Ham v. La Cienega Music Co. ( 1993 )


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  •                                   United States Court of Appeals,
    
                                                Fifth Circuit.
    
                                                No. 93-2253
    
                                            Summary Calendar.
    
                       Bill HAM d/b/a Hamstein Music Company, Plaintiff-Appellant,
    
                                                      v.
    
                    LA CIENEGA MUSIC COMPANY, et al., Defendants-Appellees.
    
                                               Oct. 19, 1993.
    
    Appeal from the United States District Court for the Southern District of Texas.
    
    Before POLITZ, Chief Judge, HIGGINBOTHAM and DeMOSS, Circuit Judges.
    
           POLITZ, Chief Judge:
    
           Bill Ham appeals the dismissal for lack of personal jurisdiction of his copyright declaratory
    
    judgment action against Bernard Besman and Besman's company, La Cienega Music. We affirm.
    
                                                Background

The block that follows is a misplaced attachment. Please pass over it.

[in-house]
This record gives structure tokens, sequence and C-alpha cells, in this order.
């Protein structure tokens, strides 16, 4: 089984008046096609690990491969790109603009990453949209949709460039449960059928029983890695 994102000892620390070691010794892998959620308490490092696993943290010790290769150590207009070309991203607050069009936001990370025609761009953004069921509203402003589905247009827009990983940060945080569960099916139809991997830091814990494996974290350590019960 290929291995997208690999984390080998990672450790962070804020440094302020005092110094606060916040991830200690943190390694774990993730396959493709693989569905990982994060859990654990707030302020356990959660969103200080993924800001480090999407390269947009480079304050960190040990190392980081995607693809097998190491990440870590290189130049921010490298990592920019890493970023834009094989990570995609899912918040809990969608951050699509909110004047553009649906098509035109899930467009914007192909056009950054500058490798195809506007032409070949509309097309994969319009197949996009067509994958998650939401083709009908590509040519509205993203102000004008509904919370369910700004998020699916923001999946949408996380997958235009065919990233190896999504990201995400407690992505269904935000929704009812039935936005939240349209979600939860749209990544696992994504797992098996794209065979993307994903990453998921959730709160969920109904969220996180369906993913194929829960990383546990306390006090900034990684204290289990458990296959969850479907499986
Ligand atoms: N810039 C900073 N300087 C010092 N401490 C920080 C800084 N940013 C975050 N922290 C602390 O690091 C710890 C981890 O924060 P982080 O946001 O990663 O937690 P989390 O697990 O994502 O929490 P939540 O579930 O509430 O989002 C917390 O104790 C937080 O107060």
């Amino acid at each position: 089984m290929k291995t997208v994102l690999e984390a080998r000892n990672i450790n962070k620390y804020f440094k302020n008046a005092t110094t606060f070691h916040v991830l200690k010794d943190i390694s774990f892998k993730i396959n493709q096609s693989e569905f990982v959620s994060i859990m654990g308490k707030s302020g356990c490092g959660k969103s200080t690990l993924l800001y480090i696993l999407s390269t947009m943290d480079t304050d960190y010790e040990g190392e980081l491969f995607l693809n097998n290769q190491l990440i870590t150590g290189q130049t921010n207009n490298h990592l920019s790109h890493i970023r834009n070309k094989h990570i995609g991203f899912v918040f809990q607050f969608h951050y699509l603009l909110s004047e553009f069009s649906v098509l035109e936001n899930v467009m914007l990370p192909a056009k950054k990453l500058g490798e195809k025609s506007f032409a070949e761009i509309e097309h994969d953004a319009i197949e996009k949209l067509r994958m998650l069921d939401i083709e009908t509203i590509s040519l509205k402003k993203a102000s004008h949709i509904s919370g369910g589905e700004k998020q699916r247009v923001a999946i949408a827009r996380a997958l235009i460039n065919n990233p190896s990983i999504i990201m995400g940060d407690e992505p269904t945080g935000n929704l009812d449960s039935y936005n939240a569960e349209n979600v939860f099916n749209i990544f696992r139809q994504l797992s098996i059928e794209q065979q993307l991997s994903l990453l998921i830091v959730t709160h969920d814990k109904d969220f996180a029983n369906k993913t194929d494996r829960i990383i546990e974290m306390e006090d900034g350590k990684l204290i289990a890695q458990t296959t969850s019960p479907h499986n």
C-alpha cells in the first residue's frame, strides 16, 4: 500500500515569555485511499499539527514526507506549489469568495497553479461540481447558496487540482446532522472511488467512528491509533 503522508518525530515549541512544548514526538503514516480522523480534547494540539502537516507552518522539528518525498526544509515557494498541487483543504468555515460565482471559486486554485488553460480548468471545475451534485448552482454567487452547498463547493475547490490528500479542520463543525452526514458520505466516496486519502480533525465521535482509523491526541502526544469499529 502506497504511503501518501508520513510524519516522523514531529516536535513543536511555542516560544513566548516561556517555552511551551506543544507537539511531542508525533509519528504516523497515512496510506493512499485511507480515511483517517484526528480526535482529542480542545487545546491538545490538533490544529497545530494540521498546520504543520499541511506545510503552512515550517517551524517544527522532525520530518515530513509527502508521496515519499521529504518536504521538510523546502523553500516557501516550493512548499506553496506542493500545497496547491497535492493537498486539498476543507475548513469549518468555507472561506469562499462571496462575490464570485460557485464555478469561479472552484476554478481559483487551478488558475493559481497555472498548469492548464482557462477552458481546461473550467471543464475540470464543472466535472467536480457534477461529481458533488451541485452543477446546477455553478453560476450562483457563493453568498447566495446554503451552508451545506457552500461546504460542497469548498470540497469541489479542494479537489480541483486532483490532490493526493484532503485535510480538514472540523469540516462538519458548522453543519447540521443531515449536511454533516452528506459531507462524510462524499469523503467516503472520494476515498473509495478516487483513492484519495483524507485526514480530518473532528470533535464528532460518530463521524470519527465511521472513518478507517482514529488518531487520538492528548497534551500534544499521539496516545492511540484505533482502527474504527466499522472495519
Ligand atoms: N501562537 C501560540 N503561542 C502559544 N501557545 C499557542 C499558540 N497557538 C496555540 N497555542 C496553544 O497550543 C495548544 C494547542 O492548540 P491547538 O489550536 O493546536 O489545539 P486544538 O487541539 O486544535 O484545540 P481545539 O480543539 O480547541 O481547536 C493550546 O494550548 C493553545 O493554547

In 1948 and 1950 Besman and John Lee Hooker wrote a song entitled "Boogie Chillen" and
    
    a derivative work entitled "Boogie Chillen No. 2." In 1970, Hooker recorded and released a second
    
    derivative with the musical group Canned Heat. Besman registered the three works with the United
    
    States Copyright Office and, through La Cienega, holds the copyrights. In 1973 Billy Gibbons, Joe
    
    Hill, and Frank Beard—popularly known as the rock band ZZ Top—authored a song entitled "La
    
    Grange" and registered it as an unpublished work. That song appeared on ZZ Top's 1973 hit album
    
    "Tres Hombres." Ham, doing business as Hamstein Music Company, acquired the rights to "La
    
    Grange" in 1973.
    
           On July 8, 1991, Besman wrote Ham claiming that "La Grange" infringed the copyrights on
    
    "Boogie Chillen" and its derivatives. Ham denied any infringement and, alternatively, asserted various
    
    defenses. After an exchange of conflicting expert musicology reports, on April 27, 1992 Ham filed
    the instant declaratory judgment action.1 Besman moved to dismiss for lack of personal jurisdiction.
    
    In support of jurisdiction, Ham pointed to Besman's exploitation of his rights in "Boogie Chillen"
    
    nationwide, and the exploitation in Texas through an affiliation agreement with Broadcast Music, Inc.
    
    (BMI),2 the sale of recordings, and the mailing of the 1991 demand letter.               Adopting the
    
    recommendation of a magistrate judge, the district court granted Besman's motion; Ham timely
    
    appealed.
    
                                                    Analysis